What Do I Need To Know About Angina
By Dr. Virginia Y. Gonzalez
June 21, 2019
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Question:            What do I need to know about Angina?

Answer:  

Angina or chest pain is one of the most common reason people visit their doctor.  Nearly 10 million Americans are diagnosed with angina.  Angina is defined as chest pain or discomfort caused by heart disease.  The American Heart Association (AHA) defines it as a symptom of the condition known as myocardial ischemia.  Pain occurs when the  myocardia (the heart muscle) gets insufficient blood and oxygen (ischemia).  It is often the first sign of heart disease. 

Angina generally signals that you have narrowing in one, or possibly more, of your coronary arteries.  Angina is an alarm.  It is the heart’s way of telling you that it’s not getting enough oxygen.

The main causes for angina is atherosclerosis or the buildup of cholesterol-laden plaques on the interior walls of your arteries.  As plaques grow, it restrict blood flow  causing pain.  Keep in mind, if plaque tears or ruptures, a blood clot can form that completely blocks blood flow.  This usually causes a heart attack which probably means irreversible damage to your heart muscle.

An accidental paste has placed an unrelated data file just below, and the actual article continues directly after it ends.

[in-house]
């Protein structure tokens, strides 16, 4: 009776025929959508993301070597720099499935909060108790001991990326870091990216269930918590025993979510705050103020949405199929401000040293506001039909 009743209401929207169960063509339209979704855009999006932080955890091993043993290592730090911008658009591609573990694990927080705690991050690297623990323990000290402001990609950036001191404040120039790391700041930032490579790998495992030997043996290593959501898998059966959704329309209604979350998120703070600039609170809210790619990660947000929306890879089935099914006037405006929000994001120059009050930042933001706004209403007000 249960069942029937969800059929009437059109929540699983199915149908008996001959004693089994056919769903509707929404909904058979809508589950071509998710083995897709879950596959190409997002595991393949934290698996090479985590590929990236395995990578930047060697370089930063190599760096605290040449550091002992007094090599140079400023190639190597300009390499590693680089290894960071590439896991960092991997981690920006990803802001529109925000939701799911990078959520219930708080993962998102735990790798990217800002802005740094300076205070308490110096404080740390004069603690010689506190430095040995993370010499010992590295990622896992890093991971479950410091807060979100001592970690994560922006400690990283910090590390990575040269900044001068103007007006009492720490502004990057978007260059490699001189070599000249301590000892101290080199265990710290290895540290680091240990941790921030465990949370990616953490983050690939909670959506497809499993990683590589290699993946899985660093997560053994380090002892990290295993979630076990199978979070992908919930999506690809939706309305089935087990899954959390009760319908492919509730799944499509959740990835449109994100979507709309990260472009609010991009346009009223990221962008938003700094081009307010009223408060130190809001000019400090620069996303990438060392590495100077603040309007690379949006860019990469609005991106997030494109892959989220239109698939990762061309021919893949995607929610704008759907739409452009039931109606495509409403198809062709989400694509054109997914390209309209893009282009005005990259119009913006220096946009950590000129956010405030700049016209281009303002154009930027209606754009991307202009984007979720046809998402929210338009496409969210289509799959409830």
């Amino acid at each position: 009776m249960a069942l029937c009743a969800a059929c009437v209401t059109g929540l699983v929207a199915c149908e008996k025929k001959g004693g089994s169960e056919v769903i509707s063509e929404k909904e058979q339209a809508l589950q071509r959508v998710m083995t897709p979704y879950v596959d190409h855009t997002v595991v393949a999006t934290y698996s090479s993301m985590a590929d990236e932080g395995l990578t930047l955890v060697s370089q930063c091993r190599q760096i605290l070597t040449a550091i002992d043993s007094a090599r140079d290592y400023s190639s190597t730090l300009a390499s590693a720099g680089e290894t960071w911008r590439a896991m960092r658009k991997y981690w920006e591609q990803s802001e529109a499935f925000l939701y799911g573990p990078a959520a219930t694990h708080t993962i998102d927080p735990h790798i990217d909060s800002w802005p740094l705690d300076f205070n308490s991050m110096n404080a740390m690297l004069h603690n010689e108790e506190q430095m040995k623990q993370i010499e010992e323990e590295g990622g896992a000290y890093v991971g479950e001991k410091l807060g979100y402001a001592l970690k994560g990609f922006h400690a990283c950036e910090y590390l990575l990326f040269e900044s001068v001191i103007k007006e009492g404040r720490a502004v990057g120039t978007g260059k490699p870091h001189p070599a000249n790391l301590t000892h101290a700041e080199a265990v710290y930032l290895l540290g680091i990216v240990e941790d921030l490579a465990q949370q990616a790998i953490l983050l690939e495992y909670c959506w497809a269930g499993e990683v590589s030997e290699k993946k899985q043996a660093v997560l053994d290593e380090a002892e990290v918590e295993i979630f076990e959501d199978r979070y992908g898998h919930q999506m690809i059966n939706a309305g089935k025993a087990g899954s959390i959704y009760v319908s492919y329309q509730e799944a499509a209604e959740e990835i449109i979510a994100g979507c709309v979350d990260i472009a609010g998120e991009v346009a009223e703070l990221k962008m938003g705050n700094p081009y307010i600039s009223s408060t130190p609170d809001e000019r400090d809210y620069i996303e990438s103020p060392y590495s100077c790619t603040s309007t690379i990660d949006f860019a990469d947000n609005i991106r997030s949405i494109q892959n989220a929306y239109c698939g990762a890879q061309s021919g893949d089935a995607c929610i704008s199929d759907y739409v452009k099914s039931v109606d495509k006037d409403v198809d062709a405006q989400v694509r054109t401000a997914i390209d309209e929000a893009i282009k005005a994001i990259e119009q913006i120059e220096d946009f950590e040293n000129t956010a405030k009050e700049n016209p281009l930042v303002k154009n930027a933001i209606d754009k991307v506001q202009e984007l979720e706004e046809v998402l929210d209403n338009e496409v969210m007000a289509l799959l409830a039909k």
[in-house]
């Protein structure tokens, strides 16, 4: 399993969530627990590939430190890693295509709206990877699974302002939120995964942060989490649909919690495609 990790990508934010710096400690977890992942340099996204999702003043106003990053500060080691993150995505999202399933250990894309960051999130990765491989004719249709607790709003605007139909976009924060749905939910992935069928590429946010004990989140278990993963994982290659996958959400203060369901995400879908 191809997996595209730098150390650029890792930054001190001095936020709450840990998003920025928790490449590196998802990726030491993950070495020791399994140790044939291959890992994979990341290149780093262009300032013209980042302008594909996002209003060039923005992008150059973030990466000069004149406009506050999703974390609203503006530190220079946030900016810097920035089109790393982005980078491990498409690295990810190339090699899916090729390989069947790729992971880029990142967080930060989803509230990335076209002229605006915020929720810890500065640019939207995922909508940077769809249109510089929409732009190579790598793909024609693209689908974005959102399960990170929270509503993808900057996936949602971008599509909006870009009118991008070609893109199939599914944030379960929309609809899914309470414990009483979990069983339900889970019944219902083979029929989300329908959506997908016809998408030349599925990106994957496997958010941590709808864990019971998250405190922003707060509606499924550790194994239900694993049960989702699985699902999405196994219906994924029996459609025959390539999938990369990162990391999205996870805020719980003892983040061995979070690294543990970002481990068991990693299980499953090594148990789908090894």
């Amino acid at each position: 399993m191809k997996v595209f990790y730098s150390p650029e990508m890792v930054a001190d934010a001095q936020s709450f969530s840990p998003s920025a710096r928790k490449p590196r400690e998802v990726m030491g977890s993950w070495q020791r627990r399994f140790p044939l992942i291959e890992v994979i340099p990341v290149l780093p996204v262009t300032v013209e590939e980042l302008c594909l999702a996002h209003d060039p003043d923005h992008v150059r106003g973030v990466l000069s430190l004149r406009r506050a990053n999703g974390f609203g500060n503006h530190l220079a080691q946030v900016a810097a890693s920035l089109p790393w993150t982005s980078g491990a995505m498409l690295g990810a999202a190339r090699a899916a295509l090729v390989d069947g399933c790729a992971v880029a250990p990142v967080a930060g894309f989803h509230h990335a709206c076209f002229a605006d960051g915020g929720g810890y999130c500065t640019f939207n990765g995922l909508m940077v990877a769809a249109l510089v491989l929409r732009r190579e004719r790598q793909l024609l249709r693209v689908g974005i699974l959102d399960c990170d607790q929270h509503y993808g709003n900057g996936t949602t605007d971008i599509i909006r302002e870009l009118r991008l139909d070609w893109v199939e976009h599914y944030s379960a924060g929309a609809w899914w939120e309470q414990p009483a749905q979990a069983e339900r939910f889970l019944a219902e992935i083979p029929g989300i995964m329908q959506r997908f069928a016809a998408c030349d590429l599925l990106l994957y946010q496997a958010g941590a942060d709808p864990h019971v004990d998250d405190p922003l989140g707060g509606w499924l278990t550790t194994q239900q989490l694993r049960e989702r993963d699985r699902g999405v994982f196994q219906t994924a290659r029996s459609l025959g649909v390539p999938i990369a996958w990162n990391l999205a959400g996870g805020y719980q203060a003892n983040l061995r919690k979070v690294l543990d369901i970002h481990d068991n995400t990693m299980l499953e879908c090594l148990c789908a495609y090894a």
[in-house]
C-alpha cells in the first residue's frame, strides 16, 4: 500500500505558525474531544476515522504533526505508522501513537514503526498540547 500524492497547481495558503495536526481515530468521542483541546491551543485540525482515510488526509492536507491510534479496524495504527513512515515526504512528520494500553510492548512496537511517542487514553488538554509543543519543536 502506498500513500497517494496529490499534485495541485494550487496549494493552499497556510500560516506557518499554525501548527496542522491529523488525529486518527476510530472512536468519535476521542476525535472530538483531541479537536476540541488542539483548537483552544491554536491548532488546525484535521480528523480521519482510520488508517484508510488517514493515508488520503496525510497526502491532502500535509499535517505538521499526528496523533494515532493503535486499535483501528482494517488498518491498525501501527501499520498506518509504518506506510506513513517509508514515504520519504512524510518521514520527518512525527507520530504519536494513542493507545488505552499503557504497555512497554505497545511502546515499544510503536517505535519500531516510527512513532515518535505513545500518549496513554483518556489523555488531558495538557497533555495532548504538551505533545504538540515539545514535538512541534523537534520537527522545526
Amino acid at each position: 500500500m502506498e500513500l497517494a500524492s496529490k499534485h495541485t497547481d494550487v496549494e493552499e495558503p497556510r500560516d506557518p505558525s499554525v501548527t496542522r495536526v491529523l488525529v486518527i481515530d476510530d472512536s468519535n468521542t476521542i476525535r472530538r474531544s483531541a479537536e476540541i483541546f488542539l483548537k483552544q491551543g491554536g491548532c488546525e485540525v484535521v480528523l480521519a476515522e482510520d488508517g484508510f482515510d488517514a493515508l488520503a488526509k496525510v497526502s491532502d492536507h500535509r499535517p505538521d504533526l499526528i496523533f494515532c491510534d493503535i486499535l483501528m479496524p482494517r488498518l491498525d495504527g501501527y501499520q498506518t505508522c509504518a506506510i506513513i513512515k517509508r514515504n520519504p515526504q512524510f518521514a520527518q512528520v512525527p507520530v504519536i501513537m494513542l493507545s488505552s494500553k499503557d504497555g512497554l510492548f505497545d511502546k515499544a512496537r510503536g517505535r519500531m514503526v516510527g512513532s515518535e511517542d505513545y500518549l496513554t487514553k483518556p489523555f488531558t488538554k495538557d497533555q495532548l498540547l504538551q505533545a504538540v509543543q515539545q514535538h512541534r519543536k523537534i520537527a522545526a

Several risk factors accelerate the formation of plaques.  Some of these factors are beyond the control of the individual.  For example, if you have a family history of heart  disease, you are more likely to develop heart disease.  This is one reason your physician    is interested in your family history.  Age is another uncontrollable factor.  The older you  are, the longer you are around for plaque to develop. 

Other factors are in your control.  Those are the ones we constantly discussed. Smoking, overweight and a  diet high is salt are all factors that damage the thin layer of  protective cells that line the interior surface of blood vessel. 

Symptoms of for angina are tightness and pressure in your chest.  You may have  numbness or tingling in your jaw, shoulders, arms and fingers. You may also have  sweating, breathlessness, nausea or fatigue. 

 If you feel you may have any of these symptoms or risk factors, contact your primary care physician so he/she can refer you to a Cardiologist for the treatment of angina. Remember, time is heart muscle. 

 

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